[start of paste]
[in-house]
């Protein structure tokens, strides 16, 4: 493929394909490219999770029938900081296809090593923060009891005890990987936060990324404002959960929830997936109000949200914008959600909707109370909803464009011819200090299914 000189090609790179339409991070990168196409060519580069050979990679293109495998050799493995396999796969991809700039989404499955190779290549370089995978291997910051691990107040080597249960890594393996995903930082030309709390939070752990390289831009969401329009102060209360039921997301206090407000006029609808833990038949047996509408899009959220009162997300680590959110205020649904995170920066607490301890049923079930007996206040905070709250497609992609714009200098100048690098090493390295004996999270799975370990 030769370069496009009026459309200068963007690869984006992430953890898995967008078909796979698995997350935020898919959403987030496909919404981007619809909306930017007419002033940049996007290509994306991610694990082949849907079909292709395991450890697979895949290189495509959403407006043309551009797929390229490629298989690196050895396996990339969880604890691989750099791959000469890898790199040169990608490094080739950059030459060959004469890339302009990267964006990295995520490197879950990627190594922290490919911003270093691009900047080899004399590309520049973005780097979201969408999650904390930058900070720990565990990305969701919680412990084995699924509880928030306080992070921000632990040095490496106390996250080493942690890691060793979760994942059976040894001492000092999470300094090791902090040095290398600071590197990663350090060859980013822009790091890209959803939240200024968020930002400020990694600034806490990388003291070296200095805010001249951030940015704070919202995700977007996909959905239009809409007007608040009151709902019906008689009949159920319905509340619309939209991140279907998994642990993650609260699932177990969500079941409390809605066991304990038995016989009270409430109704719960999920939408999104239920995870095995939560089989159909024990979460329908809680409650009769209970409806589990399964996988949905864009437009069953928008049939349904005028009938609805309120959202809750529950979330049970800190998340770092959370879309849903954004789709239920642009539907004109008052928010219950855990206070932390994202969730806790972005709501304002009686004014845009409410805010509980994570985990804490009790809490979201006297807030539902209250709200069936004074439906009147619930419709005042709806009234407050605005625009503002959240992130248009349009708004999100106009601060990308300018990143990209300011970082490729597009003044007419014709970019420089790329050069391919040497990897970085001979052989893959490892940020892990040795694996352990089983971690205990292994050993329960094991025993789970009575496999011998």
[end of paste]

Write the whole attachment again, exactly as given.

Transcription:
[in-house]
């Protein structure tokens, strides 16, 4: 493929394909490219999770029938900081296809090593923060009891005890990987936060990324404002959960929830997936109000949200914008959600909707109370909803464009011819200090299914 000189090609790179339409991070990168196409060519580069050979990679293109495998050799493995396999796969991809700039989404499955190779290549370089995978291997910051691990107040080597249960890594393996995903930082030309709390939070752990390289831009969401329009102060209360039921997301206090407000006029609808833990038949047996509408899009959220009162997300680590959110205020649904995170920066607490301890049923079930007996206040905070709250497609992609714009200098100048690098090493390295004996999270799975370990 030769370069496009009026459309200068963007690869984006992430953890898995967008078909796979698995997350935020898919959403987030496909919404981007619809909306930017007419002033940049996007290509994306991610694990082949849907079909292709395991450890697979895949290189495509959403407006043309551009797929390229490629298989690196050895396996990339969880604890691989750099791959000469890898790199040169990608490094080739950059030459060959004469890339302009990267964006990295995520490197879950990627190594922290490919911003270093691009900047080899004399590309520049973005780097979201969408999650904390930058900070720990565990990305969701919680412990084995699924509880928030306080992070921000632990040095490496106390996250080493942690890691060793979760994942059976040894001492000092999470300094090791902090040095290398600071590197990663350090060859980013822009790091890209959803939240200024968020930002400020990694600034806490990388003291070296200095805010001249951030940015704070919202995700977007996909959905239009809409007007608040009151709902019906008689009949159920319905509340619309939209991140279907998994642990993650609260699932177990969500079941409390809605066991304990038995016989009270409430109704719960999920939408999104239920995870095995939560089989159909024990979460329908809680409650009769209970409806589990399964996988949905864009437009069953928008049939349904005028009938609805309120959202809750529950979330049970800190998340770092959370879309849903954004789709239920642009539907004109008052928010219950855990206070932390994202969730806790972005709501304002009686004014845009409410805010509980994570985990804490009790809490979201006297807030539902209250709200069936004074439906009147619930419709005042709806009234407050605005625009503002959240992130248009349009708004999100106009601060990308300018990143990209300011970082490729597009003044007419014709970019420089790329050069391919040497990897970085001979052989893959490892940020892990040795694996352990089983971690205990292994050993329960094991025993789970009575496999011998």